To this day, U.S. culture is a powerful presence for Liberians. In school, recalls Sayeh, "we were taught about Christopher Columbus, Indians and the Wild West, the Midwest, Pacific Coast, East Coast, told the story of Helen Keller." Sayeh, an attorney who served as secretary general for the Liberian Bar Association, knows the U.S. Constitution backward and forward--though, he notes smugly, "the Bill of Rights is part of our actual Constitution, not an amendment."
Since coming to this country in August 1998, Sayeh has not been able to find work in the legal field. Instead he works six days a week in two jobs, at a temp agency and at a bank as a bill collector. The work pays well enough, he says, for him to save money toward bringing his wife and kids to the Twin Cities. But the premise of the job seems foreign to him: "In Liberia, we pay cash for everything. There's no such thing as a mortgage--you buy the land and build your own house." He points at a neon-orange sign on the Pepperoni's wall that reads "No tabs, no credit, no checks. Pay as you call." "Very American," he grins. "You would never even ask for credit in Liberia."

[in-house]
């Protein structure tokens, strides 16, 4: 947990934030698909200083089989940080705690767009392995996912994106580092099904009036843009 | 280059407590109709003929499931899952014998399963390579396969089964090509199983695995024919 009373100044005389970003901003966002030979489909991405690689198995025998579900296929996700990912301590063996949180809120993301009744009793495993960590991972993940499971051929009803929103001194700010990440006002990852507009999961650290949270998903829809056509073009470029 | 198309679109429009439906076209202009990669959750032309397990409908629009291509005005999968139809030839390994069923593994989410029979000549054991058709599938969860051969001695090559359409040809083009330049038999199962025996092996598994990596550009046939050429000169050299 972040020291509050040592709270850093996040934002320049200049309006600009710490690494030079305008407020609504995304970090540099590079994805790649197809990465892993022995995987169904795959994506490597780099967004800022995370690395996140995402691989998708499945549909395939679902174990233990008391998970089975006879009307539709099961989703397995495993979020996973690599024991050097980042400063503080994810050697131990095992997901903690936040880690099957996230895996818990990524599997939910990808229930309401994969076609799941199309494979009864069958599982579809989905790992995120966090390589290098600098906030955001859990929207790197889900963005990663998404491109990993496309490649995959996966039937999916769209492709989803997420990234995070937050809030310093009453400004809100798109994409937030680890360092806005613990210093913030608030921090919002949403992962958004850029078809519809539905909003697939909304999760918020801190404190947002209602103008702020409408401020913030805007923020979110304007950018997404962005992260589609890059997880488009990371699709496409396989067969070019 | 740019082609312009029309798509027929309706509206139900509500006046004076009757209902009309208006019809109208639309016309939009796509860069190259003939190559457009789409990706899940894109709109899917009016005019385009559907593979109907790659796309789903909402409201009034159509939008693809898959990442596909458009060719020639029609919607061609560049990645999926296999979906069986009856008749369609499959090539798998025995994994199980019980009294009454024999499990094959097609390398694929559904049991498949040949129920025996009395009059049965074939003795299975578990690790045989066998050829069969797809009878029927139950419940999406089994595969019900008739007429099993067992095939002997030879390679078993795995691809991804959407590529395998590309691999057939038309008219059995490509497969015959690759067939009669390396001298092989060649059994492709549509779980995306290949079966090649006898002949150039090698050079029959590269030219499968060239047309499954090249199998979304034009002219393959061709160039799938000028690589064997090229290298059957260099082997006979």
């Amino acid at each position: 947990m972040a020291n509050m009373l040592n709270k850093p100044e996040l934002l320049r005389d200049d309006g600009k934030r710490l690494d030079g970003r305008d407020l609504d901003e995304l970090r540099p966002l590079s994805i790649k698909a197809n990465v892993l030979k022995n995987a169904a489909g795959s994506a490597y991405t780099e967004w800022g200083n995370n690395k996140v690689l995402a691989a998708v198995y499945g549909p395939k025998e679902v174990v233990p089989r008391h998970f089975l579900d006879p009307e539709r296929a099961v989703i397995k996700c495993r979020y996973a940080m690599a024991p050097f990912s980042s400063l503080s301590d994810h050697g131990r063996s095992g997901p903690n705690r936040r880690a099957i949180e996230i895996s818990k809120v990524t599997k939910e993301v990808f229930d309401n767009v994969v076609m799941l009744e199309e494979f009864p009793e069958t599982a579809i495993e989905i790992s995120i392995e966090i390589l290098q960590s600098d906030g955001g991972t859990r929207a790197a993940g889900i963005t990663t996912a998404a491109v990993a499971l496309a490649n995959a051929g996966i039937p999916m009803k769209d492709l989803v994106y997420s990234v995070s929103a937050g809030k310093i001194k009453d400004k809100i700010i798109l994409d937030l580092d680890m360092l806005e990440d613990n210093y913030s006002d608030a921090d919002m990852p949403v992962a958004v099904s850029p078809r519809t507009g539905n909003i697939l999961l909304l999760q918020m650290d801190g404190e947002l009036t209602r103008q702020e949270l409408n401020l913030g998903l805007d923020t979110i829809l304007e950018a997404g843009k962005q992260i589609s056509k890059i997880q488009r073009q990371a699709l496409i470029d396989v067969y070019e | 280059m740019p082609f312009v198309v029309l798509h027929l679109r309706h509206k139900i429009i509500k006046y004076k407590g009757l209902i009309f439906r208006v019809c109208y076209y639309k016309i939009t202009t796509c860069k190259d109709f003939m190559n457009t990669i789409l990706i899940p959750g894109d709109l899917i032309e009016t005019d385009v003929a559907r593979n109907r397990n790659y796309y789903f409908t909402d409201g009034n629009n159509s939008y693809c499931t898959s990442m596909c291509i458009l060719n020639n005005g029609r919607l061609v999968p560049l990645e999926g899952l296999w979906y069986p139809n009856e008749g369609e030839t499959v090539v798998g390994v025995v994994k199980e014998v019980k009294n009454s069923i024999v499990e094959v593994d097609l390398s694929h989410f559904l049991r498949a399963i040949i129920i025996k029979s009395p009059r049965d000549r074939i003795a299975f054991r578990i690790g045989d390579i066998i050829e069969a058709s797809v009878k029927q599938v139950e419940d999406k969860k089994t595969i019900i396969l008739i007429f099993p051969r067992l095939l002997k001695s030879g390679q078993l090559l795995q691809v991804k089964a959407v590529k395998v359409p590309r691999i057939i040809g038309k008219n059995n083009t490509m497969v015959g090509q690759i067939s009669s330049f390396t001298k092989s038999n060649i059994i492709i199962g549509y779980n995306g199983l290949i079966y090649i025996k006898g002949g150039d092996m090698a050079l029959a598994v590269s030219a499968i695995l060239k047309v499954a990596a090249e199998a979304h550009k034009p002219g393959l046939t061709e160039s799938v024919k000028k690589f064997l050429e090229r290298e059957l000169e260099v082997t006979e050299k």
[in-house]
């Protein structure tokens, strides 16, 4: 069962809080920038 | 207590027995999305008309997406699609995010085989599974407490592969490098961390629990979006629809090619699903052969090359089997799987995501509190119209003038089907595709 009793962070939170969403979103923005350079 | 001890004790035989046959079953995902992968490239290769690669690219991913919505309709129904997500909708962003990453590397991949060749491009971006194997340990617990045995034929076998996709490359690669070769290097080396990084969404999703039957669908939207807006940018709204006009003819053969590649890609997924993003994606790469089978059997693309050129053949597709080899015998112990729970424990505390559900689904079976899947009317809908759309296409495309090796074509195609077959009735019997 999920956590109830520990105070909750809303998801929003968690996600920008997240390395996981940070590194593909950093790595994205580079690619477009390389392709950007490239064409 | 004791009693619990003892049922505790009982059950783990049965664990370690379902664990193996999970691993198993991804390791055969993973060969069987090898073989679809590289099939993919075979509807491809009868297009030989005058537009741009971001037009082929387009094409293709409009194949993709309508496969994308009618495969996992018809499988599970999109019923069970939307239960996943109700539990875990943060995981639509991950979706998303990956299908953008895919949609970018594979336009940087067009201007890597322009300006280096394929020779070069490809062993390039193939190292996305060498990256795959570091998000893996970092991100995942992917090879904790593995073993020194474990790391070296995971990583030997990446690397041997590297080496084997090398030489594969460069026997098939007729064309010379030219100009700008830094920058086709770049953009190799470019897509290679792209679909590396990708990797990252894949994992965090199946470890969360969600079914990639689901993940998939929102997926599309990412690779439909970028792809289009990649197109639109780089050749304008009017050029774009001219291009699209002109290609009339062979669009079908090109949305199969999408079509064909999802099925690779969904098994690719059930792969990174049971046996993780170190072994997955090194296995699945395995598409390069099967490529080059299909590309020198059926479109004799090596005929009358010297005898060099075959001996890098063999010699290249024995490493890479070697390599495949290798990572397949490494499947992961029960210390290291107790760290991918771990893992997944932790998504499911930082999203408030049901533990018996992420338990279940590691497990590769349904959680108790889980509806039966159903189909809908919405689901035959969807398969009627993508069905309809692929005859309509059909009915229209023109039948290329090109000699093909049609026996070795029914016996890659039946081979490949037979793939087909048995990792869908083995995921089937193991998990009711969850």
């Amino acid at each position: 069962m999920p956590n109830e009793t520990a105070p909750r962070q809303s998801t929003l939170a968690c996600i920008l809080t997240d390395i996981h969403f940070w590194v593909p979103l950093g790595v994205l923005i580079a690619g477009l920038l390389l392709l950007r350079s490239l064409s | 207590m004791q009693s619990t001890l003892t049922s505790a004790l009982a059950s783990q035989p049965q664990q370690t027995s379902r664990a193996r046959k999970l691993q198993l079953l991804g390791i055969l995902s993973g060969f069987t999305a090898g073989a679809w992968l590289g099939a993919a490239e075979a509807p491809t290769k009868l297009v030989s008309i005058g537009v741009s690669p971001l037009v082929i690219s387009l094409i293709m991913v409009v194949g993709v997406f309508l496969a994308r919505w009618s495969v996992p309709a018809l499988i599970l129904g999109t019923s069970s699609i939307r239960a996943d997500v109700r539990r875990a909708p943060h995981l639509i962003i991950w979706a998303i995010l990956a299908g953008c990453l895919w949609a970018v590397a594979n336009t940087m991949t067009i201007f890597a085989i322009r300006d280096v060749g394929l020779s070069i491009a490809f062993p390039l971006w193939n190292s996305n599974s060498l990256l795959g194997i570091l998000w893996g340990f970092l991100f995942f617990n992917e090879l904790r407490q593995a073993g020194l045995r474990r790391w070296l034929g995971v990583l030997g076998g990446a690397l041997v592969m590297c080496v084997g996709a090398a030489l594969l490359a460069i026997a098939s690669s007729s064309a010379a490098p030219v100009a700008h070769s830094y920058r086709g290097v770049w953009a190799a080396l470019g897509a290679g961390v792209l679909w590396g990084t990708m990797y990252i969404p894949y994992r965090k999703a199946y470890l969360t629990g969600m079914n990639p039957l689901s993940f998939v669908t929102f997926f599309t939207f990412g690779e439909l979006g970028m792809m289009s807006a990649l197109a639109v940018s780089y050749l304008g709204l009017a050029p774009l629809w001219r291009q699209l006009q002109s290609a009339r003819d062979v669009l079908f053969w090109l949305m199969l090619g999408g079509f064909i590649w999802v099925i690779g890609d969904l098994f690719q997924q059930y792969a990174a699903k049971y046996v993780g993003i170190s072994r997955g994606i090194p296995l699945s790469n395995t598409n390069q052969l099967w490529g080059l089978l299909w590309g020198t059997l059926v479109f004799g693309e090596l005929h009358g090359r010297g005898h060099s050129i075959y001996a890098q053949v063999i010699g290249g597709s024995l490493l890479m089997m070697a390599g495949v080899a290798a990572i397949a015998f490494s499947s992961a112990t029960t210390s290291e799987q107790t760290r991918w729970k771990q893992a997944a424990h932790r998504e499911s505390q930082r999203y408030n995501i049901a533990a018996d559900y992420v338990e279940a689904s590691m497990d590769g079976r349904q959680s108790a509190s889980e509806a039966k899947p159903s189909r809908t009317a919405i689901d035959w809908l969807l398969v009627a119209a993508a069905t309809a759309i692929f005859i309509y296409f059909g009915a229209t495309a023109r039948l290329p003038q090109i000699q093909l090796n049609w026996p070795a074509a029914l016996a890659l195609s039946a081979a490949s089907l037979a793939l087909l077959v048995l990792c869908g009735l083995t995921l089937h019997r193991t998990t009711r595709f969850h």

Sayeh left Monrovia because, he says, "I couldn't express my free mind there." His friend Marvin's predicament was similar: He got in trouble for pursuing his profession in a country where, he claims, "it's a crime to be a journalist."
Marvin knew that being a high-profile commentator made him unpopular with some forces in Liberia; but, he says, "I never felt threatened until the September 18, 1998 incident." On that day, the central area of Monrovia, where Marvin lived, was the site of what the wire service Africa News called "grisly killings and rapes, torture and vandalism." Marvin was not home, but armed men forced their way into his house. He says his niece was raped and his grandmother beaten; she died later in the hospital.
Marvin himself was incarcerated and beaten, he says, on more than one occasion. Neighbors told him "strange people" would skulk around his house when he was gone. Marvin's friend and co-worker Al-Jerome Chede (who now also lives in the Twin Cities) had fled in December 1997 after a narrow escape from kidnappers, and Marvin worried about a similar fate. He decided to get out, fast.